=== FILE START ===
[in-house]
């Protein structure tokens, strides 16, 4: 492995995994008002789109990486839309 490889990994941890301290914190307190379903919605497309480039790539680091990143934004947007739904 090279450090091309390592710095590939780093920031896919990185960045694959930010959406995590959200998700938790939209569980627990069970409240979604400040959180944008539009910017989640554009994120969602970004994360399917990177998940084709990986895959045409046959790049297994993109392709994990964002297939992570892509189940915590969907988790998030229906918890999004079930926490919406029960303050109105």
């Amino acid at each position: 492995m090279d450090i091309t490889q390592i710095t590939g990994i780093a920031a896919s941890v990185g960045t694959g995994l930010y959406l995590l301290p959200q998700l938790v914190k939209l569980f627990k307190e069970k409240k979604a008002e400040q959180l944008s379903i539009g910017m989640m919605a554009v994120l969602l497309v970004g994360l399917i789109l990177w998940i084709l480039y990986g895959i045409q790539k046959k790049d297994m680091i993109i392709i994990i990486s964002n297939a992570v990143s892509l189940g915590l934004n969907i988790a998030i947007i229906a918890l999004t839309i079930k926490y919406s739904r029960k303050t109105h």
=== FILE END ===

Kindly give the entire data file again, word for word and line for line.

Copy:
[in-house]
């Protein structure tokens, strides 16, 4: 492995995994008002789109990486839309 490889990994941890301290914190307190379903919605497309480039790539680091990143934004947007739904 090279450090091309390592710095590939780093920031896919990185960045694959930010959406995590959200998700938790939209569980627990069970409240979604400040959180944008539009910017989640554009994120969602970004994360399917990177998940084709990986895959045409046959790049297994993109392709994990964002297939992570892509189940915590969907988790998030229906918890999004079930926490919406029960303050109105």
């Amino acid at each position: 492995m090279d450090i091309t490889q390592i710095t590939g990994i780093a920031a896919s941890v990185g960045t694959g995994l930010y959406l995590l301290p959200q998700l938790v914190k939209l569980f627990k307190e069970k409240k979604a008002e400040q959180l944008s379903i539009g910017m989640m919605a554009v994120l969602l497309v970004g994360l399917i789109l990177w998940i084709l480039y990986g895959i045409q790539k046959k790049d297994m680091i993109i392709i994990i990486s964002n297939a992570v990143s892509l189940g915590l934004n969907i988790a998030i947007i229906a918890l999004t839309i079930k926490y919406s739904r029960k303050t109105h």